September 2016
Volume 57, Issue 12
Open Access
ARVO Annual Meeting Abstract  |   September 2016
Advantage of large field-of-view high-speed OCT-Angiography in clinical application
Author Affiliations & Notes
  • Laurin Ginner
    Center for medical physics and biomedical engineering, Medical University Vienna, Vienna, Austria
    Christian Doppler Laboratory for Innovative Optical Imaging and Its Translation to Medicine, Medical University of Vienna, Vienna, Vienna, Austria
  • Cedric Blatter
    Dermatology, Massachusetts General Hospital, Boston, Massachusetts, United States
  • Daniel Fechtig
    Center for medical physics and biomedical engineering, Medical University Vienna, Vienna, Austria
    Christian Doppler Laboratory for Innovative Optical Imaging and Its Translation to Medicine, Medical University of Vienna, Vienna, Vienna, Austria
  • Reinhard Told
    Ophthalmology and Optometry, Medical University of Vienna, Vienna, Vienna, Austria
  • Andreas Pollreisz
    Ophthalmology and Optometry, Medical University of Vienna, Vienna, Vienna, Austria
  • Ursula Schmidt-Erfurth
    Ophthalmology and Optometry, Medical University of Vienna, Vienna, Vienna, Austria
  • Rainer A Leitgeb
    Center for medical physics and biomedical engineering, Medical University Vienna, Vienna, Austria
    Christian Doppler Laboratory for Innovative Optical Imaging and Its Translation to Medicine, Medical University of Vienna, Vienna, Vienna, Austria
  • Footnotes
    Commercial Relationships   Laurin Ginner, None; Cedric Blatter, None; Daniel Fechtig, None; Reinhard Told, None; Andreas Pollreisz, None; Ursula Schmidt-Erfurth, None; Rainer Leitgeb, None
  • Footnotes
    Support  None
Investigative Ophthalmology & Visual Science September 2016, Vol.57, 5463. doi:
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      Laurin Ginner, Cedric Blatter, Daniel Fechtig, Reinhard Told, Andreas Pollreisz, Ursula Schmidt-Erfurth, Rainer A Leitgeb; Advantage of large field-of-view high-speed OCT-Angiography in clinical application. Invest. Ophthalmol. Vis. Sci. 2016;57(12):5463.

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      © ARVO (1962-2015); The Authors (2016-present)

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Abstract

Purpose : Demonstrating the improvement of OCT Angiography (OCT A) image quality for wide-field (16°) imaging of clinically relevant cases, by increasing the A-scan rate to 400kHz exploiting the spectral splitting (SP) method in swept source (SS) OCT (SPOCTA).

Methods : 3D OCTA data were acquired with different A-scan rate settings: 70 kHz (spectral domain OCT, AngioVue at 840nm, 3x3 or 6x6mm FOV) and 2 prototype SSOCT at 1060 nm, 5x5mm FOV with 100 kHz and 400 kHz. The data have been acquired in 40 cases of age-related macular degeneration (AMD) patients including 22 cases of choroidal neovascularization (CNV) and 18 of geographic atrophy (GA). The swept source OCT system utilizes SP to double the lateral sampling and thereby increasing the A-scan rate to 400 kHz. We compare representative cases of CNV and GA with all systems and quantify the respective image signal-to-noise-ratio (SNR). For the 100 and 400kHz recordings full spectral data had been available. For the 70kHz recordings, only processed images after the SSADA algorithm and layer segmentation had been available. In all cases, the angiography algorithm was based on OCT intensity data.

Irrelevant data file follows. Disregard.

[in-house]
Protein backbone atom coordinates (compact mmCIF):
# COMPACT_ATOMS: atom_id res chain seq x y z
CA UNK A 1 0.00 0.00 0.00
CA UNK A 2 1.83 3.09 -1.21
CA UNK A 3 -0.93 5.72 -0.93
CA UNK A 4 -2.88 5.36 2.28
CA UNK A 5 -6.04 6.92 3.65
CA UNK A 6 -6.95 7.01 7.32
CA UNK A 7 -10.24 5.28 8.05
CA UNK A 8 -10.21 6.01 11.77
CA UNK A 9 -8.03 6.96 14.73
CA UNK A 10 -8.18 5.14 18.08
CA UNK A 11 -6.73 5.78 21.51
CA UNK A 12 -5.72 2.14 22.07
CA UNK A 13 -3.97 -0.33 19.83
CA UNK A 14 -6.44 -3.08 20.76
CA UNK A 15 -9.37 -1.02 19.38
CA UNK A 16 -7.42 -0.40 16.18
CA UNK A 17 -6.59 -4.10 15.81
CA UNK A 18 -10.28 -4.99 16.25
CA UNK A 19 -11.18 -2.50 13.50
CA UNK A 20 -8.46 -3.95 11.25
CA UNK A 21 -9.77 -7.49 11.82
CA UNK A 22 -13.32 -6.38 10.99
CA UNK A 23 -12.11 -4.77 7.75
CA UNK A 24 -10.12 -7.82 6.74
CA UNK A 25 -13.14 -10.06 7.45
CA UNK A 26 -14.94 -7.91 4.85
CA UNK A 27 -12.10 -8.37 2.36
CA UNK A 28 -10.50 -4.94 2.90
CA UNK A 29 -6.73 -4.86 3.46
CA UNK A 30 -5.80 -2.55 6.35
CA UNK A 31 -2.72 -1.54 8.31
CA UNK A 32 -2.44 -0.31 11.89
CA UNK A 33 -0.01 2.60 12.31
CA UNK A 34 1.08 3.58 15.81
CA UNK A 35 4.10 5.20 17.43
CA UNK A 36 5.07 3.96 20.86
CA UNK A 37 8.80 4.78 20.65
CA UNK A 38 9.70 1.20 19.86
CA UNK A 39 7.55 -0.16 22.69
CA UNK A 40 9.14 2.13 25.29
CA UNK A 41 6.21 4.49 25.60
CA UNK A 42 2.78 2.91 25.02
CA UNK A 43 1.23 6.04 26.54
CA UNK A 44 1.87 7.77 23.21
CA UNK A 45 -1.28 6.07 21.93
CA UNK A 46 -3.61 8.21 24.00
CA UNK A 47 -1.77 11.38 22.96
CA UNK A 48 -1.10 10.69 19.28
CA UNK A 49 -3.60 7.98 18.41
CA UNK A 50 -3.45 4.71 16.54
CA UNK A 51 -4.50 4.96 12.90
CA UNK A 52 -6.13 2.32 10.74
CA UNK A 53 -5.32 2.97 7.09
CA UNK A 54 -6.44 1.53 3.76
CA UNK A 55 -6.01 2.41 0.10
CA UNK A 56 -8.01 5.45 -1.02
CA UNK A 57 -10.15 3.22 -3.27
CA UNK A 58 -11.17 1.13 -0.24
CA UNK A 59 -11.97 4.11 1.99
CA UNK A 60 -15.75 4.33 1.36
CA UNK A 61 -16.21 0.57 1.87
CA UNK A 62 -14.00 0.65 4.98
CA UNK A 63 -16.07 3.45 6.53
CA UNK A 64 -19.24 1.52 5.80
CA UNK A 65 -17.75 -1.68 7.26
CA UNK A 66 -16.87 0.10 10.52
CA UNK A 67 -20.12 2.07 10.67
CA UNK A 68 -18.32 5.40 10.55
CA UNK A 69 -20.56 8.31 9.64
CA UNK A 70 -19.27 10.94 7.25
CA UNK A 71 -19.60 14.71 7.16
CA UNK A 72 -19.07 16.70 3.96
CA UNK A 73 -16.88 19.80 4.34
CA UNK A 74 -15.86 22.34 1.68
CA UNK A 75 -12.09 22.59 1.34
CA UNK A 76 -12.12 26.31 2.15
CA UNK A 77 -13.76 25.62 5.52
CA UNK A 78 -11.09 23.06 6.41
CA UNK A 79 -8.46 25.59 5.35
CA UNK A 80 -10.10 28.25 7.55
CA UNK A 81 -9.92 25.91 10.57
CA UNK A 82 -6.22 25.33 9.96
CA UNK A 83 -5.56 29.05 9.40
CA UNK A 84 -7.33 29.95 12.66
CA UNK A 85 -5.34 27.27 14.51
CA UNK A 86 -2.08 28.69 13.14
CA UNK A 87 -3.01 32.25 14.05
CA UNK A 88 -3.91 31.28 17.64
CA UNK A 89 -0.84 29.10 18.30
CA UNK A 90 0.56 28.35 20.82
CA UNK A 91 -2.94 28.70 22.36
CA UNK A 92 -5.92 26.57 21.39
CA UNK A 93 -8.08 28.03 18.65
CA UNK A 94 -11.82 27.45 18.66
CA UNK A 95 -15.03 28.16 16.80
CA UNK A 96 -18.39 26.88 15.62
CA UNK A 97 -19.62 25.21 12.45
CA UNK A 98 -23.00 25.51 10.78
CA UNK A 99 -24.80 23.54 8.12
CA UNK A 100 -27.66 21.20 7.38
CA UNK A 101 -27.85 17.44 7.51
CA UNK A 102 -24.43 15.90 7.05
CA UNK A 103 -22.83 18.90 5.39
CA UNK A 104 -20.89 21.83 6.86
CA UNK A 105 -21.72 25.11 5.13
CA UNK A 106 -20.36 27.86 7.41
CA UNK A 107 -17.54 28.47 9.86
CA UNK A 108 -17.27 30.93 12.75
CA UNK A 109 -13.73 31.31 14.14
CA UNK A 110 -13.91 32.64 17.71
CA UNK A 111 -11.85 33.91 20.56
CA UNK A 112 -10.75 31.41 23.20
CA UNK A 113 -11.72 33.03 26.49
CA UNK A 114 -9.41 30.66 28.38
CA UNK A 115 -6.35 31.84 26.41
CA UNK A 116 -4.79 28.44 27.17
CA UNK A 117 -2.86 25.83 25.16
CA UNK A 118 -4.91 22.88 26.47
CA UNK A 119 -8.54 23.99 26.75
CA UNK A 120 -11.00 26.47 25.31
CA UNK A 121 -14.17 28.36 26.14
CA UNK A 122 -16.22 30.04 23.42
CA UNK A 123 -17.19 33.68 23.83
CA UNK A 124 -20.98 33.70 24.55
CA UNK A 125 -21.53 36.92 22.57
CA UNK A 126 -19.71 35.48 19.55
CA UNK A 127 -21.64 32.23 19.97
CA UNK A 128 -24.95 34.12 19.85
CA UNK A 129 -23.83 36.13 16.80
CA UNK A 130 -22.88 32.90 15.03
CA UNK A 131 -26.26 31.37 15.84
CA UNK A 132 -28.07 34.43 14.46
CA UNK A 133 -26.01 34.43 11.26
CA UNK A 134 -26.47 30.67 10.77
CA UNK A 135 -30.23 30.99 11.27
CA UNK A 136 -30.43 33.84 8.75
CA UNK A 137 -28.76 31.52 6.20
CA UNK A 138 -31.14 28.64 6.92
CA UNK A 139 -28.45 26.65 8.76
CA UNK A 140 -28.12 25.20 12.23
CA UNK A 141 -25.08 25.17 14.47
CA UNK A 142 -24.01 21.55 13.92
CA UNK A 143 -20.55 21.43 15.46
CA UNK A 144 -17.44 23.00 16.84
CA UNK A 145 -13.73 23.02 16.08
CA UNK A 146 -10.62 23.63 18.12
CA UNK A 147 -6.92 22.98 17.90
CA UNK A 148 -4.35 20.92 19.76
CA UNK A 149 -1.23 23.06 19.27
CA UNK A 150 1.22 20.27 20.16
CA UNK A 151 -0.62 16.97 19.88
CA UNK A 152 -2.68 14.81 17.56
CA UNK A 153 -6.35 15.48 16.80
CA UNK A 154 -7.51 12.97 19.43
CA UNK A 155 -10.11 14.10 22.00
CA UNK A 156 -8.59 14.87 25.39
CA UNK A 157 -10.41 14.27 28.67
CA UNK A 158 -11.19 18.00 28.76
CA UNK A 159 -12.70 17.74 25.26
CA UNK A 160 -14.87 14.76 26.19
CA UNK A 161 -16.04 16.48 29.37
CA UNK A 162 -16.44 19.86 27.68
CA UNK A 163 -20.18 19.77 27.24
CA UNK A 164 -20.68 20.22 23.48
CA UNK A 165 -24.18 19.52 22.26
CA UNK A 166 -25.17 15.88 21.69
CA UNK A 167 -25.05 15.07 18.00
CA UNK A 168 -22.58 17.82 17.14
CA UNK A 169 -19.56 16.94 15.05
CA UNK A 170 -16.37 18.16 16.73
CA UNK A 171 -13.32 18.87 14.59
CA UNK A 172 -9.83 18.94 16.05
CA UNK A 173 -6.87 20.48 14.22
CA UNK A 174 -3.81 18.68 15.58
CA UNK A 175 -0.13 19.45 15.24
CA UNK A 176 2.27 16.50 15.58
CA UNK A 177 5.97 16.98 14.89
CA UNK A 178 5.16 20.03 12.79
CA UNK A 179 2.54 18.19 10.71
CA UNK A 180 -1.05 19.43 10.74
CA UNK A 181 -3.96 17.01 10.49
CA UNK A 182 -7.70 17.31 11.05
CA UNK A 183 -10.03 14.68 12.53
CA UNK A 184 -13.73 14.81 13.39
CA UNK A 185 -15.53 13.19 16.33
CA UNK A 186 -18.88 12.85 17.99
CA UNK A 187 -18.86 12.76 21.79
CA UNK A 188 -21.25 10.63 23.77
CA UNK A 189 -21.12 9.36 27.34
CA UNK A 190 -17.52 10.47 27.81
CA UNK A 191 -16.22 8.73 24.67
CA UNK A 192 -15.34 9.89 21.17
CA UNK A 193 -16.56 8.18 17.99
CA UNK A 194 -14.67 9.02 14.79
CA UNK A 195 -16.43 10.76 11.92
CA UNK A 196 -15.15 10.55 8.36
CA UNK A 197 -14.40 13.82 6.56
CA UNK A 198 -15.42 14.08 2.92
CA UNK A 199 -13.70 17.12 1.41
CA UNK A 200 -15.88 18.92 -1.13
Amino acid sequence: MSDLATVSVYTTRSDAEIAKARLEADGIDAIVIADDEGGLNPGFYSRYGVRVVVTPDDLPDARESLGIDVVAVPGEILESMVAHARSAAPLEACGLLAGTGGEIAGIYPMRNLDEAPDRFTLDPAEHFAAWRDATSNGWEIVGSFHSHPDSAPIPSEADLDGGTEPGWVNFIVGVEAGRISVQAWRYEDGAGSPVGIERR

Results : The increase to 400kHz Ascan rate after applying SP allows extending the FOV from 8 to 16deg by maintaining the same lateral sampling rate and thus microvascular contrast and SNR. We determined an average SNR increase of 4 dB by changing from 100 kHz to 400 kHz keeping the same FOV. Large FOV is important for extended lesions as in the case of GA. With respect to structural details the 5x5mm FOV at 400kHz is in excellent agreement to the 100kHz 3x3mm FOV. On the other hand increasing the FOV from 3x3mm to 6x6mm keeping the same A-scan rate results in considerable degradation of structural detail. The method of SP allows using a commercial source operating at 200kHz and operating the OCTA at virtually 400kHz.

Conclusions : Our results based on SPOCTA demonstrate that a higher A-scan rate enhances the diagnostic capabilities by providing better signal contrast and structural detail. Especially in case of GA (Fig. 1), where the affected area in patients is commonly larger than the FOV of a standard OCT A modality (8°), the SPOCTA enables capturing the full pathologic region preserving microvascular details. The SPOCTA system is currently the fastest OCT angiography system based on a commercial SS.

This is an abstract that was submitted for the 2016 ARVO Annual Meeting, held in Seattle, Wash., May 1-5, 2016.

 

Figure 1, shows a case of geographic atrophy (FOV 16°) recorded with SPOCTA.

Figure 1, shows a case of geographic atrophy (FOV 16°) recorded with SPOCTA.

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